The suggestions of Stefan Priwitzer regarding Marcus’ wife Faustina have meanwhile been published in full length.2 His contribution touches two major themes of his dissertation, namely that Faustina never was destined for betrothal to Lucius Verus and that her alleged sexual transgressions were posthumous inventions by Commodus’ senatorial critics. At least the gossip concerning non-gladiatorial lovers needs some other motif; regarding Lucius, there still remains the Ephesus relief (from the “Parthermonument” of highly controversial dating) in which he, not Marcus, appears as the candidate of his adoptive father and grandfather.
Leaving the Principate, two contributions on imperial spouses from the Late Empire round off the volume. Anja Wieber’s study of Eusebia, the second wife of Constantius II, centers on Julian’s panegyric of c. A.D. 356/7. Julian Caesar, eager to prove his own loyalty to Constantius and to pay his debt to Eusebia, makes use of Homeric role models to present the empress as highly influential but safely subordinate to her husband. Aspects which might be perceived as worrying, such as her part in imperial decision-making, are legitimated by Eusebia’s lenient influence and her strict consensus with Constantius himself. Mischa Meier turns to Ariadne, daughter of Leo I and spouse of Zeno, who in 491 chose Anastasius as Zeno’s successor. In Meier’s view this period was the culmination of a systemic crisis in which the very need for emperors had become doubtful. Like her formidable mother Verina, Ariadne felt free to choose and to change her position, sometimes as Zeno’s ally, often enough in direct opposition against his will. Her decision to take a more traditional role at the side of Anastasius may have done much to save the Eastern emperors from the gradual weakening and eventual disappearance of their Western colleagues.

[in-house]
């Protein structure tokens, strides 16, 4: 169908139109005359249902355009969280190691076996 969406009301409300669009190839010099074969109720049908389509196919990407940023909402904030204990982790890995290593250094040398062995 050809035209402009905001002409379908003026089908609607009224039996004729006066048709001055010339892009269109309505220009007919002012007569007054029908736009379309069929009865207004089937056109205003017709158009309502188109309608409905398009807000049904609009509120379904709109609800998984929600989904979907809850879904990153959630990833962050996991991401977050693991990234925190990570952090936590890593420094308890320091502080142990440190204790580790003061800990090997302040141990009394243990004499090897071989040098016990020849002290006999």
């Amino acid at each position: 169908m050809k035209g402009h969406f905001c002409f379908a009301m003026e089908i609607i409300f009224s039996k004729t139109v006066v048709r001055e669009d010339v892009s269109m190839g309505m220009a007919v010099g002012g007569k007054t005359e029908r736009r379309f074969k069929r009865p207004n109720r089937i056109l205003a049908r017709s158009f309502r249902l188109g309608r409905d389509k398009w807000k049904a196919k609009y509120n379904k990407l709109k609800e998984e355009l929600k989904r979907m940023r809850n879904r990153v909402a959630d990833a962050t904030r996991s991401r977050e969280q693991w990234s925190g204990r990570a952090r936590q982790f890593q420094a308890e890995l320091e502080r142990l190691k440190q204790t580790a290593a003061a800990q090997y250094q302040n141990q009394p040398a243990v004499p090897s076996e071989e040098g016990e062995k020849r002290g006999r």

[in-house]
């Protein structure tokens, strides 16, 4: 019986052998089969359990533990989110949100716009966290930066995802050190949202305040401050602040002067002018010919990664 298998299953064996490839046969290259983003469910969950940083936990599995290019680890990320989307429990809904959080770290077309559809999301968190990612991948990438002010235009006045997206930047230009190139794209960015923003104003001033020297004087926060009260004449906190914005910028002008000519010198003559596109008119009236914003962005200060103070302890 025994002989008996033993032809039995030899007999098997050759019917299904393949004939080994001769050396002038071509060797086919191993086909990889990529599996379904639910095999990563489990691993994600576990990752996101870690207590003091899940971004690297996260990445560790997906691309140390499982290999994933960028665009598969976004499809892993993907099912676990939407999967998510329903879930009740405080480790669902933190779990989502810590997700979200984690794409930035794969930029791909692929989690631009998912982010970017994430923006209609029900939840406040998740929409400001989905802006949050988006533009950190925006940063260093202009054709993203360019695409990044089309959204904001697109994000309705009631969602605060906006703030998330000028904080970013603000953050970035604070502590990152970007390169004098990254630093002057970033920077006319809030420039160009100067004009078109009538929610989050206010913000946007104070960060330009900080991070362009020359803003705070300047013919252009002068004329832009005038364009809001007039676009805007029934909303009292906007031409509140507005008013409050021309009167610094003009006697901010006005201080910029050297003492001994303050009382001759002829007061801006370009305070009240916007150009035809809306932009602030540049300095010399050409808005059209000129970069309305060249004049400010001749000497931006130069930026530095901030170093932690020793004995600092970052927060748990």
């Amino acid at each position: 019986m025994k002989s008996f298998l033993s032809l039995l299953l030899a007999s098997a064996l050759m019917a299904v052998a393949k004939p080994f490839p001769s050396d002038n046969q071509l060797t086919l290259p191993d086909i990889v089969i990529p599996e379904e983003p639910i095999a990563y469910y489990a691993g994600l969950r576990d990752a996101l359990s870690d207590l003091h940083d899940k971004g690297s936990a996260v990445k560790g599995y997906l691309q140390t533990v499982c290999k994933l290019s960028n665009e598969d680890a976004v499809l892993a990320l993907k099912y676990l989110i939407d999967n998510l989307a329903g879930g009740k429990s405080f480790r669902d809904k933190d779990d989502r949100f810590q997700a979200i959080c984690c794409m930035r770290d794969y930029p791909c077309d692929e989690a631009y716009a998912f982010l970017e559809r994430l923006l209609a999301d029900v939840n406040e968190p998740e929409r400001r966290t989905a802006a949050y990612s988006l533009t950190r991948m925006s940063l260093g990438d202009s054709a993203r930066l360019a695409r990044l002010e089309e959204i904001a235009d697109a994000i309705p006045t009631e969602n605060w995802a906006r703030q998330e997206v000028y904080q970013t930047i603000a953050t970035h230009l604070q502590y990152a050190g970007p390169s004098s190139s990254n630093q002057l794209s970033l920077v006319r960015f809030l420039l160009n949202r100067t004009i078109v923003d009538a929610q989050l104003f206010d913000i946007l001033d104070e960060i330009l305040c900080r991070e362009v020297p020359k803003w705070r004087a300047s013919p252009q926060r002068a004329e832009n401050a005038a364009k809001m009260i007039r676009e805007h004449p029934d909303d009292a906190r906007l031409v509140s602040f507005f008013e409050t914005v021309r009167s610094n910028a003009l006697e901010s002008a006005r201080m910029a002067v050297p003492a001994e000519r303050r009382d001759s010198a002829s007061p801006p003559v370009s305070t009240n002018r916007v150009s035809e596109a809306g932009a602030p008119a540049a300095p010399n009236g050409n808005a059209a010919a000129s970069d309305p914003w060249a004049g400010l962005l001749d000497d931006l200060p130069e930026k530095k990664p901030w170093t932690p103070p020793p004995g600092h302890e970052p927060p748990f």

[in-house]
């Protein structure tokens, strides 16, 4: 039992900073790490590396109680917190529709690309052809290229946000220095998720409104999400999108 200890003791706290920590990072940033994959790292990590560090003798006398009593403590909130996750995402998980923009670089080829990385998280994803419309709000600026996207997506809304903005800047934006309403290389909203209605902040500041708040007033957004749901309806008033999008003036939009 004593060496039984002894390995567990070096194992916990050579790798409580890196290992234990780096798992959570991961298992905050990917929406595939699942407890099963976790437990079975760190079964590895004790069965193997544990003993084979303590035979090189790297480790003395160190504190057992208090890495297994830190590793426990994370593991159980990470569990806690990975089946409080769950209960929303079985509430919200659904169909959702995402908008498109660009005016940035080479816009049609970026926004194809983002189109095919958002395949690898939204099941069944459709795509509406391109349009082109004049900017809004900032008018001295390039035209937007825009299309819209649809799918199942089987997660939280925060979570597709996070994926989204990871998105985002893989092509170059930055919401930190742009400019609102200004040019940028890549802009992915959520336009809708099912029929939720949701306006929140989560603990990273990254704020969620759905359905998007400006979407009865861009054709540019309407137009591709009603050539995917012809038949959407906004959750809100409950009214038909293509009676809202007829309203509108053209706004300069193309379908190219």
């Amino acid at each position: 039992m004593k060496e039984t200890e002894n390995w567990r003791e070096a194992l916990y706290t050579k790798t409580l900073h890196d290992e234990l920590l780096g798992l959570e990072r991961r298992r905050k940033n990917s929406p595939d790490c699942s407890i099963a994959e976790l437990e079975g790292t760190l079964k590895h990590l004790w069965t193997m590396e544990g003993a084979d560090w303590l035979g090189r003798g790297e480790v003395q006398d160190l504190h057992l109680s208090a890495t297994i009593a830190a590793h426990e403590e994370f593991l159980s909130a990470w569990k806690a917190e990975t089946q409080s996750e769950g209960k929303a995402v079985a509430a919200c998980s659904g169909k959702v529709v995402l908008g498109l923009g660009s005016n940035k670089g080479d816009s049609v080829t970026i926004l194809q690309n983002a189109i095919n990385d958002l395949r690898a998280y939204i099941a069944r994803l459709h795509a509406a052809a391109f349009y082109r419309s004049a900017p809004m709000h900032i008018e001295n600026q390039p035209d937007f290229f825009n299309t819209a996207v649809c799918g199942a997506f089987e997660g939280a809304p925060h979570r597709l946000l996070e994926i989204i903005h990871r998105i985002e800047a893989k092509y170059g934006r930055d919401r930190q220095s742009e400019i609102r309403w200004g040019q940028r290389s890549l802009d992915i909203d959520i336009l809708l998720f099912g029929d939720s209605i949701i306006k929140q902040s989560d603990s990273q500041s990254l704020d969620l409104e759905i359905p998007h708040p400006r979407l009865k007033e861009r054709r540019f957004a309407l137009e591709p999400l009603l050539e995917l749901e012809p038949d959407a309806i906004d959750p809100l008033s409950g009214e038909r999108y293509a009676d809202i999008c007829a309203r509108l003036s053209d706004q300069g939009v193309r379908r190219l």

The concluding paper by Thomas Späth (” Augustae zwischen modernen Konzepten und römischen Praktiken der Macht”) offers a solution for the paradoxical fact that the actions and appearance of Augustae are recorded both in terms of transgressive behaviour and to exemplify the accepted rules. The bewildering result, a maze of restrictions, pre-set behaviour, and liberty of action, is, in Späth’s eyes, much the same for senators as for their female relatives: they compete with other houses for the glory of their domus or, to use Bourdieu’s term, social capital. Criticising an Augusta may partly have served to vent aristocratic dismay at the dominance of one single domus, but such criticism survives into the times of unquestioned monarchy — a strong hint that it was fed by something more fundamental.
The book’s attractive typeset outweighs some difficulties with orthography and with spacing after apostrophes; serious errors are luckily rare (p. 157 n. 90: for “Licinius Sura” read “Cornelius Lentulus Sura”). Its considerable merits are assisted by the luxuries of detailed indices and a fifty-page common bibliography. For all its wide span of papers one sadly misses something more on the religious functions or contributions to fill the huge gap between 180 and Constantius II. Yet this does in no way reduce the value of a book that is bound to become indispensable for future research on empresses, imperial families, and their role in Roman social history
1. For later centuries see Julia Hillner, “Domus, Family, and Inheritance: The Senatorial Family Houses in Late Antique Rome.” JRS 93 (2003), 129-145; Jedes Haus ist eine Stadt. Privatimmobilien im spätantiken Rom. Bonn (Habelt) 2004.
2. Stefan Priwitzer, Faustina Minor — Ehefrau eines Idealkaisers und Mutter eines Tyrannen. Quellenkritische Untersuchungen zum dynastischen Potential und zu Handlungsspielräumen im Prinzipat. Bonn (Habelt) 2009. Both the monograph and the paper incorrectly identify Arthur Jaekel, who first doubted the Lucius plan in 1912, as “(H.) Saekel”.